“All the major consulting and systems integrator companies have or are building out AI/ML teams to accelerate the tech for their clients,” said Gold. “So, for Deloitte to do this is not that big a surprise. But frankly, most of the SIs are using cloud-based systems on AWS/Azure/Google Cloud Platform infrastructure to do this rather than building out their own.”
Based on the six DGX A100 systems being deployed at the start, “this sounds like a fairly modest installation of Nvidia boxes at Deloitte, so it’s not a major impact kind of announcement in the sense of where the production will run,” said Gold. “I still expect it to be out of a cloud provider or on-prem cloud solution at a customer site. This sounds more like a proof of concept facility for engineering purposes.”
At the same time, though, “if you’re a Deloitte customer, the ability of Deloitte to have in-house AI/ML is a plus as it enables a more robust engineering effort since all the assets are local,” said Gold. “But I don’t think this is really all that big of a deal competitively, as the other SIs probably have equal or greater assets to apply to projects.”
Nowadays all systems integrators, including Deloitte, “are going to enterprise customers and saying you need to have an AI/ML capability today and we can provide it for you,” said Gold. “By doing this, Deloitte hopes to show to its potential customers that it is a serious provider of AI services and can support a variety of client needs. Whether that is enough to put them ahead of the pack is another story. So, this is not an unimportant announcement – but I think it’s more about marketing messages than true competitive advancement.”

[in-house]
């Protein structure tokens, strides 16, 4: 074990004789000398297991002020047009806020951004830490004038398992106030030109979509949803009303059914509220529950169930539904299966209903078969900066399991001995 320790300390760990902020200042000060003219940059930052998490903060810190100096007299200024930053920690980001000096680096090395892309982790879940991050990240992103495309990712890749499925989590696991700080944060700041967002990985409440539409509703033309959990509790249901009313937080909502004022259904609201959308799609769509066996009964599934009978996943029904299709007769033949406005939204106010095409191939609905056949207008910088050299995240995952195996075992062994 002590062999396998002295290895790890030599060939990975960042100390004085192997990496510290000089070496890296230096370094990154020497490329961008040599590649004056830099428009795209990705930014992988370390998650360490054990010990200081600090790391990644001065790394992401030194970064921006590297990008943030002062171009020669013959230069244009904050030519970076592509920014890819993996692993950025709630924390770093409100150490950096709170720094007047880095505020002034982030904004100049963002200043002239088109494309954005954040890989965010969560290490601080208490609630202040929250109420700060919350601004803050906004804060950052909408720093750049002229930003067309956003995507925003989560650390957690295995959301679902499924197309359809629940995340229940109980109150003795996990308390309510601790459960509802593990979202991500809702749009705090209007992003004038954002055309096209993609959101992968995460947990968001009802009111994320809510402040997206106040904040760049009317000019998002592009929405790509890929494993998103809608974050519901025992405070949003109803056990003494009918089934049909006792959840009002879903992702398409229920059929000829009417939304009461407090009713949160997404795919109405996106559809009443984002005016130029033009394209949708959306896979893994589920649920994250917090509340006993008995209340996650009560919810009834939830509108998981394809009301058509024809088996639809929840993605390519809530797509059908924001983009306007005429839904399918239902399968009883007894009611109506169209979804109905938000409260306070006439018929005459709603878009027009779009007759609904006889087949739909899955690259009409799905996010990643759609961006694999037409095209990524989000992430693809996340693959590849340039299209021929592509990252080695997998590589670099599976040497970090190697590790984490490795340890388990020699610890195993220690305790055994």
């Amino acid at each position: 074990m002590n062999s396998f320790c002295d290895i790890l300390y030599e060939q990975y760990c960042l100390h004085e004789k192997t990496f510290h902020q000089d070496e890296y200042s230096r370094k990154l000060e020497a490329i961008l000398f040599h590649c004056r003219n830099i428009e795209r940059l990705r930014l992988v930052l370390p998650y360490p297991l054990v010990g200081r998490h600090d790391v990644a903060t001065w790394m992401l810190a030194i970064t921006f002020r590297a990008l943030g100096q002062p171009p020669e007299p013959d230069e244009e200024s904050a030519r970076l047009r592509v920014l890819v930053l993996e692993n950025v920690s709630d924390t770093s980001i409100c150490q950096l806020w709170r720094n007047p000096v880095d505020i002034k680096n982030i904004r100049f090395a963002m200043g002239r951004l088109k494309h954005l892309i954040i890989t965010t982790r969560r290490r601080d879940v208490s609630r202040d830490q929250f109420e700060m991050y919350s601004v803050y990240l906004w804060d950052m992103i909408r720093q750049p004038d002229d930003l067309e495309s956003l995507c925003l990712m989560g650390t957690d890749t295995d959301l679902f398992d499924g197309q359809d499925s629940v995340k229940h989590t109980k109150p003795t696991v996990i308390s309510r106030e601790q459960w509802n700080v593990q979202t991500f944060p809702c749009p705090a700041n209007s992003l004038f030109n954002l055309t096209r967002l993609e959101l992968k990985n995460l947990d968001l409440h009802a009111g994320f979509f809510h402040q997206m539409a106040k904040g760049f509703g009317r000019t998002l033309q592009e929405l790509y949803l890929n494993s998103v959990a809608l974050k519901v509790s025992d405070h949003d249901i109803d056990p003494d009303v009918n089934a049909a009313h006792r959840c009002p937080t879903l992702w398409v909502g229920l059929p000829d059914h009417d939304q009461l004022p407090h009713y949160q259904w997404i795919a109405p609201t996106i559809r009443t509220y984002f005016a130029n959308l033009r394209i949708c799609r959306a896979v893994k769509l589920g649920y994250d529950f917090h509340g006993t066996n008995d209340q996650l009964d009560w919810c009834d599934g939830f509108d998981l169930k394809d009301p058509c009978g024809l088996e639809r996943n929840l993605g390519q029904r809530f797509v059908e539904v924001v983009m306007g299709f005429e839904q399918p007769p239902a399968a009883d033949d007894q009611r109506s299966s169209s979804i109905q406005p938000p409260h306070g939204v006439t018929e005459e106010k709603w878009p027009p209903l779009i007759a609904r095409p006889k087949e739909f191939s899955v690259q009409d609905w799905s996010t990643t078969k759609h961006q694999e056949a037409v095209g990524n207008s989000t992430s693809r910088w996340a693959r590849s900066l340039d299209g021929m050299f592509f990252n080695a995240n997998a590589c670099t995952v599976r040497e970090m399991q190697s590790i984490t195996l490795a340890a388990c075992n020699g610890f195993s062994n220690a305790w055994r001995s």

Another analyst, Charles King, principal at Pund-IT, said that based on the hardware footprint for the new center, it will provide “an environment that Deloitte can use for developing its own AI projects and products and allow the company to help customers with similar projects.”
Such AI centers make sense for companies like Deloitte, particularly if they have practices in areas where AI development is popular, like financial services, healthcare, retail and ecommerce,” said King. “Creating a dedicated infrastructure and team for AI development could make sense.”
For enterprises looking at getting into or expanding their use of AI, the new services could be helpful, he said. “It largely depends on the depth of the relationship between the enterprise and the consulting services company,” said King. “Depending on the extent of their IT resources and personnel, some enterprises may be better off developing their own AI practices or leveraging public cloud AI services for project development.”
Karl Freund, founder and principal analyst of Cambrian AI Research, said he’s also not surprised by the move.
“This is an indication of increasing interest in enterprises to leverage the potential value of AI, and Deloitte seems to understand that these organizations could use some help,” said Freund.
The new AI center will collaborate with the Deloitte AI Institute, which is charged with supporting the positive growth and development of AI. It also focuses on building ecosystem relationships that help advance human-machine collaboration in what Deloitte calls the Age of with, where humans work side-by-side with machines.